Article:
The Spanish parliament is due to vote on Prime Minister Rajoy's reelection but he looks unlikey to garner the required absolute majority. Much will now depend on the Socialists, as Santiago Saez reports from Madrid.
In January, little over a month after Spain took its first vote, incumbent Prime Minister Mariano Rajoy said that attending a confidence debate without enough support to win would be "a fraud." In May, he said he would never face such a debate to lose, as it would be "mocking the institutions."
The conservative leader kept on along those lines until August 18, when he announced he was ready for the debate. On Tuesday Rajoy will address the parliament, followed by the vote on Wednesday, but nobody expects him to get the 176 votes he needs to win. Not yet.
His People's Party has managed to get the support of Ciudadanos' 32 MPs and Coalición Canaria's single vote, but that's about it. Rajoy still needs six more in favor or 11 abstentions to be reelected. On Monday, he met Pedro Sanchez, leader of the Socialist PSOE party, in an attempt to make him reconsider, but to no avail. Sanchez hasn't moved from the position he has held since the election.
Pedro Sanchez's 85 MPs are expected to oppose a PP-led government. The support of the left-wing, anti-austerity Podemos and the nationalists is off the table at the moment, so Rajoy is pressing for a deal with the Socialists. In a press conference on Monday, he said he wasn't asking for support, just that PSOE "allows something as rational as a government for Spain."
However, Sanchez is remaining steadfast in his opposition. The Socialist leader says that Rajoy's government program doesn't rectify "the core elements of the laws he approved with an absolute majority," - a reference to the conservative education reform, the labor policy and a constitutional reform, although he said that even if Rajoy agreed to changes, he wouldn't support his reelection. Sanchez remained coy on whether his party would try to lead an alternative government if Rajoy is not reelected.
At the moment, the deadlock looks certain to remain. Antonio Maestre, political journalist and commentator, argues that, if all the parties are telling the truth, Spain will be called to the polls for the third time in a year. PSOE and the nationalists maintain that under no circumstances would they support Rajoy, and the conservative leader has repeatedly said that he wouldn't step down.
However, Maestre thinks that PSOE will move in one way or the other before an eventual third round of elections. "Sanchez will have to look for an alternative majority or reach an agreement with the conservatives in exchange of some measures, one of which could be the departure of Mariano Rajoy," he told DW.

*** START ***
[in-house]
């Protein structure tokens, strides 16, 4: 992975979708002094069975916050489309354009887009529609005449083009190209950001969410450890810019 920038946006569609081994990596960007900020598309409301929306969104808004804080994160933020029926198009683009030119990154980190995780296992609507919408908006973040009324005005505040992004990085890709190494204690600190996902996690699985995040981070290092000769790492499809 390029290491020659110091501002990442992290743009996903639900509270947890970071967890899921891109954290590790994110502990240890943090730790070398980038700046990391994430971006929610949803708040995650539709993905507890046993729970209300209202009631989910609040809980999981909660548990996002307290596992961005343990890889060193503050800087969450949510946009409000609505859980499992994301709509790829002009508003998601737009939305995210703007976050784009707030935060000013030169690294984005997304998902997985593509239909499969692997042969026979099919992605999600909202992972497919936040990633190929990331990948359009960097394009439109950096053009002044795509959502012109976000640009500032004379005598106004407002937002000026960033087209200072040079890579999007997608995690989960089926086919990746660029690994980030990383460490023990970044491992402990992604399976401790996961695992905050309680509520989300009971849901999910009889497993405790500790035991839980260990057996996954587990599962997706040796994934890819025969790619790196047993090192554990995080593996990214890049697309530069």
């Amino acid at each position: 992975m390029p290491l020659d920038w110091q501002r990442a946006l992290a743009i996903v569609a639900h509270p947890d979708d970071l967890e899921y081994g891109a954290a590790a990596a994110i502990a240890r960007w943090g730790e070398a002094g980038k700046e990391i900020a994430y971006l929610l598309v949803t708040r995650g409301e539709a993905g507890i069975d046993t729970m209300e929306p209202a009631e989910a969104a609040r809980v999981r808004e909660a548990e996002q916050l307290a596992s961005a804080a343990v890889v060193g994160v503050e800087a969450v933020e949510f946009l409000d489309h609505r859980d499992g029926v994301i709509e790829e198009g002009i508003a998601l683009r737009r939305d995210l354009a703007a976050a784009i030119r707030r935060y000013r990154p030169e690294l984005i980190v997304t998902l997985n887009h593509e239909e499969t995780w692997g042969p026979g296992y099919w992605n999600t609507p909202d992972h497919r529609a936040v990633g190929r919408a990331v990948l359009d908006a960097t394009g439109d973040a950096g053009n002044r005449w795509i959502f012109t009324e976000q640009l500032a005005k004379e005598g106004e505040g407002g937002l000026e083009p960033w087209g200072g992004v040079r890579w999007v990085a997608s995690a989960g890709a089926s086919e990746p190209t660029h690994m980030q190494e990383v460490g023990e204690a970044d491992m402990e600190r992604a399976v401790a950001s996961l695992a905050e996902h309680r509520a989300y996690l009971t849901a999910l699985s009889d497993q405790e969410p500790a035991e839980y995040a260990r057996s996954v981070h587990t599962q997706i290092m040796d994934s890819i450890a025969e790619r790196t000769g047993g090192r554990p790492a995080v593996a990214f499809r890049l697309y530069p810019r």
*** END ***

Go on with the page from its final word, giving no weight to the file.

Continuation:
Federico Santi, Europe Analyst at Eurasia Group, thinks that Sanchez is going to give a PSOE-led cabinet another shot.
"[Left-wing] Podemos is now more amenable to reach an agreement with PSOE, but that's not enough. It's extremely unlikely that they would get the support they need from the Catalan pro-independence parties or Ciudadanos," he told DW. Santi thinks that the Socialists will eventually abstain, but want to show they tried everything they could before doing that.
PSOE's internal discrepancies have not gone public, but they are apparent. Analyst Santi says that the conservative and progressive branches of the party are quarrelling and that the party's final choice will depend on the result of that clash. "The socialists are the pivotal player here, and they will have to make some difficult choices. It's a matter of showing that they have exhausted the alternatives, and it may take another election before they're ready to take that step."
On the upside, macroeconomic data in Spain continues to show a positive trend even without a government to lead the country. GDP expanded by 0.8 percent in the second quarter, beating estimates, and over the last 12 months the country's economy has grown by 3.2 percent. According to Santi, the economy is "almost on auto-pilot." However, he says the positive data doesn't mean the economy wouldn't be doing better with a government in place.
One of the main points of concern is over the national budget for 2017, which needs to be submitted to parliament by the end of September and approved by mid-October to comply with EU rules. The bill, which details the distribution of funds for next year, would have be postponed if it fails to meet the deadline. Spain would then work with the 2016 budget until a new government is elected.
"If the budget can't be approved and Spain keeps one that was drafted during the crisis, that would mean social services wouldn't get as much funding as they would in a good situation," said journalist Antonio Maestre.
Rajoy's expected defeat in Wednesday's vote (and a second round to be held on Friday) will open a new chapter in Spanish politics. Chess is over, and a sort of musical chairs game starts now. There are no winners, only losers. Who will take responsibility for an eventual third round of elections? PSOE starts in the worst position, but it still has a few aces left up its sleeve.